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A Face-Off Between Artists and AI

Some Creators Have Expressed Concern About Intellectual Property Rights
An AI-generated image, by Sydney Velchek using NightCafe Studio.

Artificial intelligence has gained traction this year with over 30 AI-generators available for public use. One aspect of AI, the ability to generate artworks and images from a written prompt, is stirring up controversy in the artist and creator community.

With seven user-friendly AI-art generators on the market, anyone with a computer can become an artist. However, these servers use preexisting artworks and images to learn and generate new versions. The AI-generators can mimic styles, colors and values, and other elements from a pool of online works. As a result, there is a potential for violations of intellectual property rights since the original creators are not consenting for their works to be used by AI.

Timothy Burns, senior digital arts major, says, “I think artificially generated art can do some incredible things, but since it pulls from existing art from other artists, I’m not sure I’d call it real art.” Burns says that it’s unfair for artworks to be used without an artist’s consent as the AI result wouldn’t be possible without artists’ efforts.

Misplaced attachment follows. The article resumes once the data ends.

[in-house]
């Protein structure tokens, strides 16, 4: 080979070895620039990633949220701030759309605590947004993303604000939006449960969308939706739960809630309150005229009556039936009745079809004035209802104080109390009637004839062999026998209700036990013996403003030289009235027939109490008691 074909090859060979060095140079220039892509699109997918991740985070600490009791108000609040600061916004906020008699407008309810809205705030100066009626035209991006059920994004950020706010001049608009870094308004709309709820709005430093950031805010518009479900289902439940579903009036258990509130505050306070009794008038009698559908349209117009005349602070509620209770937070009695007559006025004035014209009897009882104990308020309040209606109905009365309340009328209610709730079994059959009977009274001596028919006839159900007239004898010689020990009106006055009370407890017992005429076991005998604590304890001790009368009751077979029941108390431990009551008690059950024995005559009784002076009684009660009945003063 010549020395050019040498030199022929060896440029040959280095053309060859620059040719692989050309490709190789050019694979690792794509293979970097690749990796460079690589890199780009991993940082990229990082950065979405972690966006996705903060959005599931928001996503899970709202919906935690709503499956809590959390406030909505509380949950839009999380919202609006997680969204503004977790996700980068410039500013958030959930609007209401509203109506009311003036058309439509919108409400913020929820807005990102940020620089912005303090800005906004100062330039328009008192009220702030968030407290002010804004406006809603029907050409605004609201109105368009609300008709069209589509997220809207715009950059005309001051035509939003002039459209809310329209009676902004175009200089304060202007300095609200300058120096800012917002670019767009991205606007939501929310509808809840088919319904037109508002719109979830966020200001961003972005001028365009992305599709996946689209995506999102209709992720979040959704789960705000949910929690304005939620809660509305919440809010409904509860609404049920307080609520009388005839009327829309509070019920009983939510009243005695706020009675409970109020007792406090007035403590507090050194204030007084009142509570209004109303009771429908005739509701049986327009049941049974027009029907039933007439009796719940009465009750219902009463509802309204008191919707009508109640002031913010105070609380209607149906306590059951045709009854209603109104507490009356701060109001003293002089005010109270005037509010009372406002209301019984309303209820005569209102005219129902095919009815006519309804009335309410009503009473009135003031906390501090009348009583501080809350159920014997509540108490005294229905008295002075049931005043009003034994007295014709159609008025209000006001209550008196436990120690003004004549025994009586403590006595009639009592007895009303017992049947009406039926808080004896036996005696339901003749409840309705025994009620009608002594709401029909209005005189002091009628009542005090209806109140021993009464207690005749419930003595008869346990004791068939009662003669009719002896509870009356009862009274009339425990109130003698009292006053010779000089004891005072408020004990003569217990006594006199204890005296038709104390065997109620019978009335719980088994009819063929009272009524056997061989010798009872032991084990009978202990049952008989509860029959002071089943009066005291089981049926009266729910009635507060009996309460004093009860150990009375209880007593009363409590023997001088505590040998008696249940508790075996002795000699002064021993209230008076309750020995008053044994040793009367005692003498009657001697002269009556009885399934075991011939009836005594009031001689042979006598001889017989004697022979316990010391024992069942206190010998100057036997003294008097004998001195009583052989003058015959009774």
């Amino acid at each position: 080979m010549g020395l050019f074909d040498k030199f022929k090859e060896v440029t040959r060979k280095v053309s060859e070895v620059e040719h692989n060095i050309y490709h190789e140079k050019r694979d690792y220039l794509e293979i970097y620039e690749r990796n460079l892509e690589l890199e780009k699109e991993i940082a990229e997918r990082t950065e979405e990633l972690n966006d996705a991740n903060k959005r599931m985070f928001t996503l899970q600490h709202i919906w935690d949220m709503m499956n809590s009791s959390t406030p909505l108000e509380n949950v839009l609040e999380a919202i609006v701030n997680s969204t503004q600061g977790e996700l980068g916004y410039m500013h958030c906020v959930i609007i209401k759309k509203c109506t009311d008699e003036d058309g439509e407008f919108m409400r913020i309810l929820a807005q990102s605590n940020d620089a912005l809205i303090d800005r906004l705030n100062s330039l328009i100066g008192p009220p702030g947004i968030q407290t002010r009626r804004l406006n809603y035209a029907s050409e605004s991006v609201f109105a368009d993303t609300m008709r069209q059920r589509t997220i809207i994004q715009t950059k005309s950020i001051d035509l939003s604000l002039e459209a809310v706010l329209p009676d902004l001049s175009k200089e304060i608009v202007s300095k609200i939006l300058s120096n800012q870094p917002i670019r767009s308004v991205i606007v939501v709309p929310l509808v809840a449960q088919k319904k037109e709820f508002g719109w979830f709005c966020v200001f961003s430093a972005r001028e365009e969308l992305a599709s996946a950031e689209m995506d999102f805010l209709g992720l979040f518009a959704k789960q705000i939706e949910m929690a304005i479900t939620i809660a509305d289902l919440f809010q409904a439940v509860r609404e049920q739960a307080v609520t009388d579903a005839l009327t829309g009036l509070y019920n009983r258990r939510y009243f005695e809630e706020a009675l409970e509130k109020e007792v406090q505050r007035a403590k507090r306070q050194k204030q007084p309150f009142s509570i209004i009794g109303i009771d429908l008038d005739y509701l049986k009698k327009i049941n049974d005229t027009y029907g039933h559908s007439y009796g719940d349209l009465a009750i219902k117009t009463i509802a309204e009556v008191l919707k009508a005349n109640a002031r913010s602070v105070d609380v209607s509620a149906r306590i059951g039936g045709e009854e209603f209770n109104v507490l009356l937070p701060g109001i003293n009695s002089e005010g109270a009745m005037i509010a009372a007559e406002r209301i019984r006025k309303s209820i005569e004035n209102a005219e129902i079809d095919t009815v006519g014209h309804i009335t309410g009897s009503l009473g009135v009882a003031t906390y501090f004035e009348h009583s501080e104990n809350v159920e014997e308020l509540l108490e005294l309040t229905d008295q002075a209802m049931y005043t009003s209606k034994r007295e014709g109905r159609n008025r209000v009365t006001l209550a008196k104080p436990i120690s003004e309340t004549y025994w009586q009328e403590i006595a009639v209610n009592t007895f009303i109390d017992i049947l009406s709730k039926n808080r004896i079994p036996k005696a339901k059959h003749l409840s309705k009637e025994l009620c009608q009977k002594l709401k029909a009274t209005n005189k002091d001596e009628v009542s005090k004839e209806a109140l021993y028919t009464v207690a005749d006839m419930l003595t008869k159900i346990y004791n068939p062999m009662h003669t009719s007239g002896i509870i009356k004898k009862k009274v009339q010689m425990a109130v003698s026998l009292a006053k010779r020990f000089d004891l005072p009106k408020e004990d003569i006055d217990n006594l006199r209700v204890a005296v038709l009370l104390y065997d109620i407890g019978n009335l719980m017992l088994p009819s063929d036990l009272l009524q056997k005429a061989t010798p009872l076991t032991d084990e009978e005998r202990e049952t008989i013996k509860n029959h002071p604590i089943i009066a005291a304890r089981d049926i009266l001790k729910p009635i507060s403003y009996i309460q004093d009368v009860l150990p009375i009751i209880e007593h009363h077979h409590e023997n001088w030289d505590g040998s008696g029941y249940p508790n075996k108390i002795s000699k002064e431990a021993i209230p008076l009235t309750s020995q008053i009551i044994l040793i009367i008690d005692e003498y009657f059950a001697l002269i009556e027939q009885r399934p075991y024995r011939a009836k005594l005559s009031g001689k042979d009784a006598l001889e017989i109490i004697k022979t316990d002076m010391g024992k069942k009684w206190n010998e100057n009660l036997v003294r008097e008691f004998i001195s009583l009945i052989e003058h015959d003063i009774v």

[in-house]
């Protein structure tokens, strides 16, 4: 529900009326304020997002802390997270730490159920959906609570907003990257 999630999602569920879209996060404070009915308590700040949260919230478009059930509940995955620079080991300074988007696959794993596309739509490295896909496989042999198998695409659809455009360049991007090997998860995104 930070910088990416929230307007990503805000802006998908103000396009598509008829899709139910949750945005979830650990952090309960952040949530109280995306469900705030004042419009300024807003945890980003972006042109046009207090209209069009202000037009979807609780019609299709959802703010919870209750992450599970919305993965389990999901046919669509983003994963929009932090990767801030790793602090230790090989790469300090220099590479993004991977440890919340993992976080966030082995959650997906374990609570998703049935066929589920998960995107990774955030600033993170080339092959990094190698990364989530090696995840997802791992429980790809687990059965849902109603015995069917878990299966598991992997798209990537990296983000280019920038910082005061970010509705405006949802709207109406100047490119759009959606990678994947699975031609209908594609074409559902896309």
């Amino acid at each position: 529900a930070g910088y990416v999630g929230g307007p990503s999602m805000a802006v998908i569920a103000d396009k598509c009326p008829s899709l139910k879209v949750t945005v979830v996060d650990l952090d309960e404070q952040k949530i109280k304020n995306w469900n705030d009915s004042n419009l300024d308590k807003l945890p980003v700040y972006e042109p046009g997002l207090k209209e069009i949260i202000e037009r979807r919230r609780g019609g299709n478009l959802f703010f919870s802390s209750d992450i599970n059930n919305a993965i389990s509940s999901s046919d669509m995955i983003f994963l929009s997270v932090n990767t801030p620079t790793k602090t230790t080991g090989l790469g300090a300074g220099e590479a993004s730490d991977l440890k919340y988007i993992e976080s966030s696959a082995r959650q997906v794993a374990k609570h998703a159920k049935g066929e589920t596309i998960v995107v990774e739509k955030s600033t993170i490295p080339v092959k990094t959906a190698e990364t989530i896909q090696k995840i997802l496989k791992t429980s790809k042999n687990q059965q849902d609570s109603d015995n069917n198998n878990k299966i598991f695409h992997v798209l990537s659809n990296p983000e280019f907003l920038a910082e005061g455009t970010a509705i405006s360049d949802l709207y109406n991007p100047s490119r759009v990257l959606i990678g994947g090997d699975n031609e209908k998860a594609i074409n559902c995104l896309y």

Ellie Cooper, senior English major, says, “I think AI art is real art, but I don’t think it’s fair to use other artists’ work with no consent or compensation… there needs to be a way to credit the original pieces.”

On Aug. 18, a federal court ruled that AI-generated art and images cannot be copyrighted as they are not created by a human. Burns says, “Anyone creating AI art should not be making a profit…like how it would be unethical in an academic setting.”

Concerns of plagiarism and the use of AI to write homework assignments has forced some UNG professors to implement AI policies into a classroom setting for the first time.

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About the Contributor
Sydney Velchek, Staff Writer
Hey everyone! My name is Sydney Velchek, and I am a writer for the UNG Vanguard on the Dahlonega campus. I'm a senior writing and publication major with a minor in criminal justice.
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